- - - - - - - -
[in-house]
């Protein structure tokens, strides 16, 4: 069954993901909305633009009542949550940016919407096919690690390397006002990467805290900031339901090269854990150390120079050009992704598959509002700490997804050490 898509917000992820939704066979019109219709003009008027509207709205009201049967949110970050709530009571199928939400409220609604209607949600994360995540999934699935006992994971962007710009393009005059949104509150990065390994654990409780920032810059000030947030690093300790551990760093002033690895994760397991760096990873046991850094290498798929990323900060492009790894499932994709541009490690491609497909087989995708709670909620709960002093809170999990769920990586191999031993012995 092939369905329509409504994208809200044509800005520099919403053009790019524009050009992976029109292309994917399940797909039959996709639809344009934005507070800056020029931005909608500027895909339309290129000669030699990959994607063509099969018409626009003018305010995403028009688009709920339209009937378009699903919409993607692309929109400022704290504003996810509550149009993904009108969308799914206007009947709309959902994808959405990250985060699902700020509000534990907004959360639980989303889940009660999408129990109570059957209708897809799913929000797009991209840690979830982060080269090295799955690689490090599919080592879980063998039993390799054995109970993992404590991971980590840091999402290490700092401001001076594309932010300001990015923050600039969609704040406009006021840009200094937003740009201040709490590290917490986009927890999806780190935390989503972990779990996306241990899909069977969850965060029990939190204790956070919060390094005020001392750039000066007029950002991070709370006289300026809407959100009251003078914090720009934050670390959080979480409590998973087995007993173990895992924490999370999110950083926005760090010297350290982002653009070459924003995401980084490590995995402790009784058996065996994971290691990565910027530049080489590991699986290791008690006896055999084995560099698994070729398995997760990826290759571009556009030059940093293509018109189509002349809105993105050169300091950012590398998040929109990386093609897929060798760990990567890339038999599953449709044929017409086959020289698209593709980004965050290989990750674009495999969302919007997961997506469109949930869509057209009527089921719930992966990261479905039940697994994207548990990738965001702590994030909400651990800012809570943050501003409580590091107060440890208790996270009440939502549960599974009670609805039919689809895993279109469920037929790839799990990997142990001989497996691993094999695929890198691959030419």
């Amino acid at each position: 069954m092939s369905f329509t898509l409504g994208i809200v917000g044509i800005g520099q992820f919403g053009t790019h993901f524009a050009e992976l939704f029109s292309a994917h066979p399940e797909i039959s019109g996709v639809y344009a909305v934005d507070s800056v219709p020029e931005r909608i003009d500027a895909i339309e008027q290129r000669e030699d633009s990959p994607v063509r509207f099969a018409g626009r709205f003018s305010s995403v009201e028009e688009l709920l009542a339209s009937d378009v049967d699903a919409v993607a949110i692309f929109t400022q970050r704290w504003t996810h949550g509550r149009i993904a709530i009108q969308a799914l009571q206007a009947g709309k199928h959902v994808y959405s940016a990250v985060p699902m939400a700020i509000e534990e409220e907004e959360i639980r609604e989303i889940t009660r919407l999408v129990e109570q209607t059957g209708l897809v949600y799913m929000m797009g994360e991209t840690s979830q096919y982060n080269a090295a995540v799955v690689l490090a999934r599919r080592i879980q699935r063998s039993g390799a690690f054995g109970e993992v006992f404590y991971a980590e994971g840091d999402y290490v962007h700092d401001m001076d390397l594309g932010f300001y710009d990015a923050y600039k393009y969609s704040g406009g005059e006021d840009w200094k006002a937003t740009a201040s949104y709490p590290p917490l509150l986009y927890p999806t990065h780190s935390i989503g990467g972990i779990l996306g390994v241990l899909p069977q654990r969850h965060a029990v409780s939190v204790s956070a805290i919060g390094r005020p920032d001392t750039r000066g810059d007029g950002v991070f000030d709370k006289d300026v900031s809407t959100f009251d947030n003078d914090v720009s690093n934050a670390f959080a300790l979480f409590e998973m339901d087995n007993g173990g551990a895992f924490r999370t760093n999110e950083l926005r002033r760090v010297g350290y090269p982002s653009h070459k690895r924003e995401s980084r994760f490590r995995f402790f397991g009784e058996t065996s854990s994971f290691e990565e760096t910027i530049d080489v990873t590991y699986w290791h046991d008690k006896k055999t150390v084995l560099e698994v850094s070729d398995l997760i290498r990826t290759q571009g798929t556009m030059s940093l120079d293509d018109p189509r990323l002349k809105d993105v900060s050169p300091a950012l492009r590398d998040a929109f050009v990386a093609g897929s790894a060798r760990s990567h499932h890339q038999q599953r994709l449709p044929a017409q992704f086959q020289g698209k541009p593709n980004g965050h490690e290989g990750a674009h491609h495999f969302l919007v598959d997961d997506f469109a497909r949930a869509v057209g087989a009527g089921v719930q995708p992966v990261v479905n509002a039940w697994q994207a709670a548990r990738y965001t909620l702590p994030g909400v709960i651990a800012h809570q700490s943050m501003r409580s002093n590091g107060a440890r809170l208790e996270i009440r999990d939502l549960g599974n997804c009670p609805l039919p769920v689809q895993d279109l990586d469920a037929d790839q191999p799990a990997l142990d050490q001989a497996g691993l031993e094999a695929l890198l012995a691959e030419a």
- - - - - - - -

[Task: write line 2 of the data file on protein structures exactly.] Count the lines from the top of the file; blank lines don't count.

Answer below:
């Protein structure tokens, strides 16, 4: 069954993901909305633009009542949550940016919407096919690690390397006002990467805290900031339901090269854990150390120079050009992704598959509002700490997804050490 898509917000992820939704066979019109219709003009008027509207709205009201049967949110970050709530009571199928939400409220609604209607949600994360995540999934699935006992994971962007710009393009005059949104509150990065390994654990409780920032810059000030947030690093300790551990760093002033690895994760397991760096990873046991850094290498798929990323900060492009790894499932994709541009490690491609497909087989995708709670909620709960002093809170999990769920990586191999031993012995 092939369905329509409504994208809200044509800005520099919403053009790019524009050009992976029109292309994917399940797909039959996709639809344009934005507070800056020029931005909608500027895909339309290129000669030699990959994607063509099969018409626009003018305010995403028009688009709920339209009937378009699903919409993607692309929109400022704290504003996810509550149009993904009108969308799914206007009947709309959902994808959405990250985060699902700020509000534990907004959360639980989303889940009660999408129990109570059957209708897809799913929000797009991209840690979830982060080269090295799955690689490090599919080592879980063998039993390799054995109970993992404590991971980590840091999402290490700092401001001076594309932010300001990015923050600039969609704040406009006021840009200094937003740009201040709490590290917490986009927890999806780190935390989503972990779990996306241990899909069977969850965060029990939190204790956070919060390094005020001392750039000066007029950002991070709370006289300026809407959100009251003078914090720009934050670390959080979480409590998973087995007993173990895992924490999370999110950083926005760090010297350290982002653009070459924003995401980084490590995995402790009784058996065996994971290691990565910027530049080489590991699986290791008690006896055999084995560099698994070729398995997760990826290759571009556009030059940093293509018109189509002349809105993105050169300091950012590398998040929109990386093609897929060798760990990567890339038999599953449709044929017409086959020289698209593709980004965050290989990750674009495999969302919007997961997506469109949930869509057209009527089921719930992966990261479905039940697994994207548990990738965001702590994030909400651990800012809570943050501003409580590091107060440890208790996270009440939502549960599974009670609805039919689809895993279109469920037929790839799990990997142990001989497996691993094999695929890198691959030419």